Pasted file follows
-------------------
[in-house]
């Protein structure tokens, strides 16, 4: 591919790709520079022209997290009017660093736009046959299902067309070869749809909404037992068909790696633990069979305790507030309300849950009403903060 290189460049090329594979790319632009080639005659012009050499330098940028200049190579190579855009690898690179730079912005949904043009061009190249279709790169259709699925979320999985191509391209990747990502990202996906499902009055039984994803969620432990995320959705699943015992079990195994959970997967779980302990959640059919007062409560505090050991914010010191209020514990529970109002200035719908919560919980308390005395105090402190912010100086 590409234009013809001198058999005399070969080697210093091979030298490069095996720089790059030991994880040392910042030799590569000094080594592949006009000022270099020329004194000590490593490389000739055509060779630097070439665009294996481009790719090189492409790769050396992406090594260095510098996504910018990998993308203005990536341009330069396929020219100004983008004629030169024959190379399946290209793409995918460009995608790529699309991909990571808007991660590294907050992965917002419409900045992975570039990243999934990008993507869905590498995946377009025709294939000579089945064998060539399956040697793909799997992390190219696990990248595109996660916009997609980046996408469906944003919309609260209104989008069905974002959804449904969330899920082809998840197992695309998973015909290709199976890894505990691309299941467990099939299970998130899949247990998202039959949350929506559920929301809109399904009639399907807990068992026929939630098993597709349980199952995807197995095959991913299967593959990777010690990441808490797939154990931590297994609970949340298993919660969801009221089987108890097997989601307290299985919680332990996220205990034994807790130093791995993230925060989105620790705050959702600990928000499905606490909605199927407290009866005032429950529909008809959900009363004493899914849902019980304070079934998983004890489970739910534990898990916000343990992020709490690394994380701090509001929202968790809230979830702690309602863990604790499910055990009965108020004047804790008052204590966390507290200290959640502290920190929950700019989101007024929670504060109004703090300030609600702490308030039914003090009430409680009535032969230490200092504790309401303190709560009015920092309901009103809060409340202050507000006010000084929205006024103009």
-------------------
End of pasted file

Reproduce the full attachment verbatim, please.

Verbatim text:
[in-house]
């Protein structure tokens, strides 16, 4: 591919790709520079022209997290009017660093736009046959299902067309070869749809909404037992068909790696633990069979305790507030309300849950009403903060 290189460049090329594979790319632009080639005659012009050499330098940028200049190579190579855009690898690179730079912005949904043009061009190249279709790169259709699925979320999985191509391209990747990502990202996906499902009055039984994803969620432990995320959705699943015992079990195994959970997967779980302990959640059919007062409560505090050991914010010191209020514990529970109002200035719908919560919980308390005395105090402190912010100086 590409234009013809001198058999005399070969080697210093091979030298490069095996720089790059030991994880040392910042030799590569000094080594592949006009000022270099020329004194000590490593490389000739055509060779630097070439665009294996481009790719090189492409790769050396992406090594260095510098996504910018990998993308203005990536341009330069396929020219100004983008004629030169024959190379399946290209793409995918460009995608790529699309991909990571808007991660590294907050992965917002419409900045992975570039990243999934990008993507869905590498995946377009025709294939000579089945064998060539399956040697793909799997992390190219696990990248595109996660916009997609980046996408469906944003919309609260209104989008069905974002959804449904969330899920082809998840197992695309998973015909290709199976890894505990691309299941467990099939299970998130899949247990998202039959949350929506559920929301809109399904009639399907807990068992026929939630098993597709349980199952995807197995095959991913299967593959990777010690990441808490797939154990931590297994609970949340298993919660969801009221089987108890097997989601307290299985919680332990996220205990034994807790130093791995993230925060989105620790705050959702600990928000499905606490909605199927407290009866005032429950529909008809959900009363004493899914849902019980304070079934998983004890489970739910534990898990916000343990992020709490690394994380701090509001929202968790809230979830702690309602863990604790499910055990009965108020004047804790008052204590966390507290200290959640502290920190929950700019989101007024929670504060109004703090300030609600702490308030039914003090009430409680009535032969230490200092504790309401303190709560009015920092309901009103809060409340202050507000006010000084929205006024103009």